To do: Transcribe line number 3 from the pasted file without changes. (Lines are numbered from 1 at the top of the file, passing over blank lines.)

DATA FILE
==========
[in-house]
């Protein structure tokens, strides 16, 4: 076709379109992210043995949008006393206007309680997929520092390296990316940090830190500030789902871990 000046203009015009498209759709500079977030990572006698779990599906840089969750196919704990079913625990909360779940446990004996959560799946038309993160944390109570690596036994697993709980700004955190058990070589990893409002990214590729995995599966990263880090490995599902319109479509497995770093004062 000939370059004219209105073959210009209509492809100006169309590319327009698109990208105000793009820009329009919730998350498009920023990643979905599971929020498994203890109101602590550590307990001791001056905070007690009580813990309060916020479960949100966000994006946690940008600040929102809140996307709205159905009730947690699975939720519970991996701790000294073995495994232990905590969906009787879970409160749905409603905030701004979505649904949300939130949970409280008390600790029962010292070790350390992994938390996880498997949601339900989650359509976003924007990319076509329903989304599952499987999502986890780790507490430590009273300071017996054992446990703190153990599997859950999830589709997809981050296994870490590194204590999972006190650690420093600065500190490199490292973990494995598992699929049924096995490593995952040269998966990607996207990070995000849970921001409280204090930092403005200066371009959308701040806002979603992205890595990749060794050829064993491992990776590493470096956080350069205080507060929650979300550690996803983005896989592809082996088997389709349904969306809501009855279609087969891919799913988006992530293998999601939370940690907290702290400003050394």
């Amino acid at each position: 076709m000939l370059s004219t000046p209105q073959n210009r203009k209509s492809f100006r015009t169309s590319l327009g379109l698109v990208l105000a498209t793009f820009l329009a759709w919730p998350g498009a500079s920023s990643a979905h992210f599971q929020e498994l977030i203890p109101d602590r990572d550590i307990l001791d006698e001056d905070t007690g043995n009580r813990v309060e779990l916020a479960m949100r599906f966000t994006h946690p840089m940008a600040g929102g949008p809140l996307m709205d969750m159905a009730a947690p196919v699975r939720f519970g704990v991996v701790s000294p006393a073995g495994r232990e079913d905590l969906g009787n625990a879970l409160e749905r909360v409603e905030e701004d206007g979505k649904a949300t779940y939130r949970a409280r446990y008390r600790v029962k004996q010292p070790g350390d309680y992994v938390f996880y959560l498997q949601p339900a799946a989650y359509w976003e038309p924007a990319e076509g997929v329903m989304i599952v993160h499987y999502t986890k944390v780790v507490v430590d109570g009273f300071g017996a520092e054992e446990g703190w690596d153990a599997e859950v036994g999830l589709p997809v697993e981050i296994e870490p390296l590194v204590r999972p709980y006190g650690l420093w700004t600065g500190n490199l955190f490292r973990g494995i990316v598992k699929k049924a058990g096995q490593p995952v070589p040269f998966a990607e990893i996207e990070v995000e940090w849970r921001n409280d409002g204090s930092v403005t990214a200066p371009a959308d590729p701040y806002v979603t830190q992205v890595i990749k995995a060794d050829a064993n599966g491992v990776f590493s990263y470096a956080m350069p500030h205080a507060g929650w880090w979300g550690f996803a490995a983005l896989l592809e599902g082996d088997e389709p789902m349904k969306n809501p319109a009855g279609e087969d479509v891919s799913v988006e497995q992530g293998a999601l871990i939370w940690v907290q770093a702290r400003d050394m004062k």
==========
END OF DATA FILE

């Amino acid at each position: 076709m000939l370059s004219t000046p209105q073959n210009r203009k209509s492809f100006r015009t169309s590319l327009g379109l698109v990208l105000a498209t793009f820009l329009a759709w919730p998350g498009a500079s920023s990643a979905h992210f599971q929020e498994l977030i203890p109101d602590r990572d550590i307990l001791d006698e001056d905070t007690g043995n009580r813990v309060e779990l916020a479960m949100r599906f966000t994006h946690p840089m940008a600040g929102g949008p809140l996307m709205d969750m159905a009730a947690p196919v699975r939720f519970g704990v991996v701790s000294p006393a073995g495994r232990e079913d905590l969906g009787n625990a879970l409160e749905r909360v409603e905030e701004d206007g979505k649904a949300t779940y939130r949970a409280r446990y008390r600790v029962k004996q010292p070790g350390d309680y992994v938390f996880y959560l498997q949601p339900a799946a989650y359509w976003e038309p924007a990319e076509g997929v329903m989304i599952v993160h499987y999502t986890k944390v780790v507490v430590d109570g009273f300071g017996a520092e054992e446990g703190w690596d153990a599997e859950v036994g999830l589709p997809v697993e981050i296994e870490p390296l590194v204590r999972p709980y006190g650690l420093w700004t600065g500190n490199l955190f490292r973990g494995i990316v598992k699929k049924a058990g096995q490593p995952v070589p040269f998966a990607e990893i996207e990070v995000e940090w849970r921001n409280d409002g204090s930092v403005t990214a200066p371009a959308d590729p701040y806002v979603t830190q992205v890595i990749k995995a060794d050829a064993n599966g491992v990776f590493s990263y470096a956080m350069p500030h205080a507060g929650w880090w979300g550690f996803a490995a983005l896989l592809e599902g082996d088997e389709p789902m349904k969306n809501p319109a009855g279609e087969d479509v891919s799913v988006e497995q992530g293998a999601l871990i939370w940690v907290q770093a702290r400003d050394m004062k």